Date of Award


Document Type


Degree Name

Doctor of Philosophy (PhD)




College of Graduate Studies

First Advisor

L. Judson Chandler

Second Advisor

John J. Woodward

Third Advisor

Howard C. Becker

Fourth Advisor

Peter W. Kalivas

Fifth Advisor

Patrick J. Mulholland

Sixth Advisor

William C. Griffin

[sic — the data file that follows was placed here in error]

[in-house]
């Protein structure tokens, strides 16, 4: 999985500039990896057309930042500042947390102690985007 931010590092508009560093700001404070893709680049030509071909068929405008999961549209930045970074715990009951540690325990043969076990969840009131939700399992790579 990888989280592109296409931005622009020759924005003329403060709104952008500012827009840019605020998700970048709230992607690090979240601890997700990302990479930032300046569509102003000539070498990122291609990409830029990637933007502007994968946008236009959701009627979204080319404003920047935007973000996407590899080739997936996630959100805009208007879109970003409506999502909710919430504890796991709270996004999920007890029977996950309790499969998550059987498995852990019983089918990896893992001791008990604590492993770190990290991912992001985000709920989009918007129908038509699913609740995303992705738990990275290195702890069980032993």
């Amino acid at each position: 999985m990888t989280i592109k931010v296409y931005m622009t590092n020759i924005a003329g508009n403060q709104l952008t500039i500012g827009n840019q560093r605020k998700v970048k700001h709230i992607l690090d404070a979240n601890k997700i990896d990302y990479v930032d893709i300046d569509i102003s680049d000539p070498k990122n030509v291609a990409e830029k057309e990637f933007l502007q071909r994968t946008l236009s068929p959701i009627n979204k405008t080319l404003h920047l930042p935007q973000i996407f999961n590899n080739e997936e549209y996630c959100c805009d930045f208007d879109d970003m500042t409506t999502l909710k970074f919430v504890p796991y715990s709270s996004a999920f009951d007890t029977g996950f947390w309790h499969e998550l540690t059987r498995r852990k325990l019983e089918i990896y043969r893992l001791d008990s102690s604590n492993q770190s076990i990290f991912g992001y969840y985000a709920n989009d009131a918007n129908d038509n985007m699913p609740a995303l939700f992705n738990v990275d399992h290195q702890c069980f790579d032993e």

Exposure to chronic ethanol induces homeostatic alterations in glutamatergic signaling and actin polymerization that may have an important role in the development of ethanol-seeking behaviors. Acute ethanol exposure promotes excitation and dampens inhibition while extended periods of exposure induce long-term adaptations in neuronal function that require new protein synthesis to maintain homeostasis. These adaptations include not only transcription and somatic protein synthesis, but also local dendritic protein translation. One of the major mediators of activity-dependent translation is the mTORC1 signaling pathway and its downstream substrates that include kinases and mRNA-binding proteins, such as p70 S6 kinase 1 (S6K1) and fragile X mental retardation protein (FMRP). FMRP is an mRNA-binding protein that interacts with mRNAs to suppress translation. FMRP also interacts with several different mRNAs that code for proteins that are necessary for synaptic plasticity, and it may also have an important role in regulating ethanol-induced alterations in homeostasis in dendrites and dendritic spines. This dissertation addresses the hypothesis that FMRP is necessary for activity-dependent homeostatic alterations in protein expression and spine morphology following chronic ethanol exposure. First, western blot analysis was used to investigate ethanol-induced alterations in expression of FMRP and proteins that are key mediators of dendritic excitability. These studies revealed an increase in FMRP phosphorylation as well as alterations in the A-type K+-channel Kv4.2, KChIP3 and NMDA receptor subunits. Further studies examining changes in FMRP interactions with Kv4.2, KChIP3, and NMDA mRNAs showed chronic ethanol-induced changes in FMRP-mRNA binding. Additionally, inhibition of FMRP phosphorylation prevented these alterations in protein expression and FMRP-mRNA interactions following chronic ethanol exposure. Studies included in this dissertation also addressed whether alterations in protein expression are accompanied by changes in actin polymerization and spine morphology. These experiments utilized two different sub-strains of C57BL/6 mice with different polymorphisms in cyfip2, a protein regulating actin polymerization that is also implicated in regulation of protein translation. A two-bottle choice/CIE exposure paradigm revealed alterations in ethanol consumption between the two strains as well as differences in ethanol-induced changes in protein expression and spine morphology. Taken together, this dissertation reveals an integral role for FMRP in mediating ethanol-induced alterations in homeostatic protein expression, and that these alterations may influence actin polymerization and drinking behaviors.


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